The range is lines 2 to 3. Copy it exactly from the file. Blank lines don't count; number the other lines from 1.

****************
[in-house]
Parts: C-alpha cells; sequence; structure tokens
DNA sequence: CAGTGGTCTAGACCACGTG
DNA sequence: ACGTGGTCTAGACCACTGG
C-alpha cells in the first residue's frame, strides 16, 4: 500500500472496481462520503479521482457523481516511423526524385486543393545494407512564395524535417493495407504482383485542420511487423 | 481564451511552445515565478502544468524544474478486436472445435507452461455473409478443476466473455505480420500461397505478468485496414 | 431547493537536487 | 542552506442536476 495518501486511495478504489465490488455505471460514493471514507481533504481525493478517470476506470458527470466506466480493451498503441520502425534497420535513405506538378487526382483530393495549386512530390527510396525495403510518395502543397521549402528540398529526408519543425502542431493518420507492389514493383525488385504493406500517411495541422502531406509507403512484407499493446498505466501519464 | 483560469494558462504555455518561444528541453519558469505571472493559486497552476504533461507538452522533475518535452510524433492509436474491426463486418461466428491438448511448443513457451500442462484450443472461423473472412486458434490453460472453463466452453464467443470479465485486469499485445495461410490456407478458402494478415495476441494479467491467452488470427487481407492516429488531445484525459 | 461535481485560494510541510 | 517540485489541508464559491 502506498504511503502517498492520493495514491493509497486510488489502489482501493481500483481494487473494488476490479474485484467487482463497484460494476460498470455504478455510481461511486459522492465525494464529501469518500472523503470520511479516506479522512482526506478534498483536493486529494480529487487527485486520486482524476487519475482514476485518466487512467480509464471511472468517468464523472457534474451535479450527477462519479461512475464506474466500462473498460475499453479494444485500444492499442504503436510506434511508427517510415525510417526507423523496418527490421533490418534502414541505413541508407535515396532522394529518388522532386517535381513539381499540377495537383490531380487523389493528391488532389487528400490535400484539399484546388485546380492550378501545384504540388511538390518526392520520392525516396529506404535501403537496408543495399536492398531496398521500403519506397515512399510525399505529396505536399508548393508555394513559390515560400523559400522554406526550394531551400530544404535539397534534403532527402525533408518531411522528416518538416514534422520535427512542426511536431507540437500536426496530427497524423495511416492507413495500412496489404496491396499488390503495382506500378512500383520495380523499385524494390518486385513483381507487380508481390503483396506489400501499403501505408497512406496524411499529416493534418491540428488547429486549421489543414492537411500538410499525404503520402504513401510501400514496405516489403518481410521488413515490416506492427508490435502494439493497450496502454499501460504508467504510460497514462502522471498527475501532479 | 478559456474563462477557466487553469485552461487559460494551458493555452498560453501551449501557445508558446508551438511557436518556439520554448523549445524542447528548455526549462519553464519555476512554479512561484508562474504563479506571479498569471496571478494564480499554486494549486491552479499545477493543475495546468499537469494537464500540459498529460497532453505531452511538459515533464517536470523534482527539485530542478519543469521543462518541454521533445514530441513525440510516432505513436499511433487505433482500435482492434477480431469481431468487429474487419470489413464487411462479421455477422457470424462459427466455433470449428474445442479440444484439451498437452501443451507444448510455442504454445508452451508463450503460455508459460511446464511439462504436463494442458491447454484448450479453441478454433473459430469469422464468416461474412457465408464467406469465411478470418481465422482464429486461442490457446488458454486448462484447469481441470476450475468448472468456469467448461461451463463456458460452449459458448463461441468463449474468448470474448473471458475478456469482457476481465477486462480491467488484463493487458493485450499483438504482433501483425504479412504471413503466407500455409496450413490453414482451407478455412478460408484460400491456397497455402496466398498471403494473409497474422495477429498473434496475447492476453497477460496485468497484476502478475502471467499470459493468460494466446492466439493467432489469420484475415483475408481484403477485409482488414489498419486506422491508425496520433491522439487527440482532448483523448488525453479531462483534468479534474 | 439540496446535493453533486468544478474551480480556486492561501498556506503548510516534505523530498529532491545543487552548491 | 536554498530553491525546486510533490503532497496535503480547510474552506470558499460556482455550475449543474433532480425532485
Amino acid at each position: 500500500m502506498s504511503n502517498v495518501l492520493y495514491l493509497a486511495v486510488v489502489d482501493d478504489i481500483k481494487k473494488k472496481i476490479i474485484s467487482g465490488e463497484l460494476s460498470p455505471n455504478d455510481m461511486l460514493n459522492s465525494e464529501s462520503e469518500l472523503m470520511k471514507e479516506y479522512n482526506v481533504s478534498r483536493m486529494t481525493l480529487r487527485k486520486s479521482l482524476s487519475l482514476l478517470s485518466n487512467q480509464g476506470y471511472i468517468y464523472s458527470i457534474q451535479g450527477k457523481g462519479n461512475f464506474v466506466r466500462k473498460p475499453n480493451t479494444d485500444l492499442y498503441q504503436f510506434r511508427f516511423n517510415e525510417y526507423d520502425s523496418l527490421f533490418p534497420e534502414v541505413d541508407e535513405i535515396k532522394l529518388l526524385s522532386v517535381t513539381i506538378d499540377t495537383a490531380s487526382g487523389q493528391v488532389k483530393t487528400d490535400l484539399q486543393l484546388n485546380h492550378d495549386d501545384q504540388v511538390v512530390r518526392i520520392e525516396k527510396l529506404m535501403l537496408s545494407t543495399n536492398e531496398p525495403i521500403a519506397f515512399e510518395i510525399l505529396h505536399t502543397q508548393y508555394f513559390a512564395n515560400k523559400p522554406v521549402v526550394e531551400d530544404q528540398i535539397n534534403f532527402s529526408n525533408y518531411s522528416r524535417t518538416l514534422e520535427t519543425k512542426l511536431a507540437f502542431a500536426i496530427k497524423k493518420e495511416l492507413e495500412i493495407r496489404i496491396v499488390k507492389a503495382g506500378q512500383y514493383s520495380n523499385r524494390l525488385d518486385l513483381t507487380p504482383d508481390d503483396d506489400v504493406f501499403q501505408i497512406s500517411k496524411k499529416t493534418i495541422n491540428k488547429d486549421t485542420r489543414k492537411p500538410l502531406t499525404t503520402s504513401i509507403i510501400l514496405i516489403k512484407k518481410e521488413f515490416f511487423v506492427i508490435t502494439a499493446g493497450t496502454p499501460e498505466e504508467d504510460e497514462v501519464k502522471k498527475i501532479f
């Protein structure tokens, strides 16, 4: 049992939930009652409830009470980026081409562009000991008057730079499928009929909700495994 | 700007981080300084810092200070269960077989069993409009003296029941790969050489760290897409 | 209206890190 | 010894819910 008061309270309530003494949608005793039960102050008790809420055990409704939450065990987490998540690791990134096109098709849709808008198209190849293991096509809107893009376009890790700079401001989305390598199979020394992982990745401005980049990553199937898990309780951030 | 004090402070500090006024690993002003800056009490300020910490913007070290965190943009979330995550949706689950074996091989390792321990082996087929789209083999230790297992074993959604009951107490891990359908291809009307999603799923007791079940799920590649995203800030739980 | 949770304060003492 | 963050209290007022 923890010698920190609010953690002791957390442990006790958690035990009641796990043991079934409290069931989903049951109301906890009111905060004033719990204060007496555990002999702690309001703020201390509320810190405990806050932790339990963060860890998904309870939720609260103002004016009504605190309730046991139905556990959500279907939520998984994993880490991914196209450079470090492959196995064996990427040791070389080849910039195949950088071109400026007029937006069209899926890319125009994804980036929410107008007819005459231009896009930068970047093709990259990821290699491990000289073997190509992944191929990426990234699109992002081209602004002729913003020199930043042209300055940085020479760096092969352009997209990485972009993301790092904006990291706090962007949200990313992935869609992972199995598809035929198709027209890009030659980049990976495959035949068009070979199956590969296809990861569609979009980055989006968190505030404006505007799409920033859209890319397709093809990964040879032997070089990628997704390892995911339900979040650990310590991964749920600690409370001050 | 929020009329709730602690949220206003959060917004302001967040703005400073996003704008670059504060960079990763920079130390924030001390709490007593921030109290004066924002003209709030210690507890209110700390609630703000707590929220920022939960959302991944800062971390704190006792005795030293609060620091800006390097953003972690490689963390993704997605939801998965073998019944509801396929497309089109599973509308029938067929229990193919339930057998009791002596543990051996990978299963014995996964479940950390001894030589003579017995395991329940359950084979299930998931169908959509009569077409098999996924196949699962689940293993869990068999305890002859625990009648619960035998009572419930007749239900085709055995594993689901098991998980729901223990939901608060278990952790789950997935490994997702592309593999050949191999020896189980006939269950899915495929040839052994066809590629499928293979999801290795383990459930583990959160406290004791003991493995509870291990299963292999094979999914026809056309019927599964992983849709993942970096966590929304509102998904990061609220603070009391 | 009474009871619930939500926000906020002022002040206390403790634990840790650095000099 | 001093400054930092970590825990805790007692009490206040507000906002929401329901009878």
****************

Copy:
Parts: C-alpha cells; sequence; structure tokens
DNA sequence: CAGTGGTCTAGACCACGTG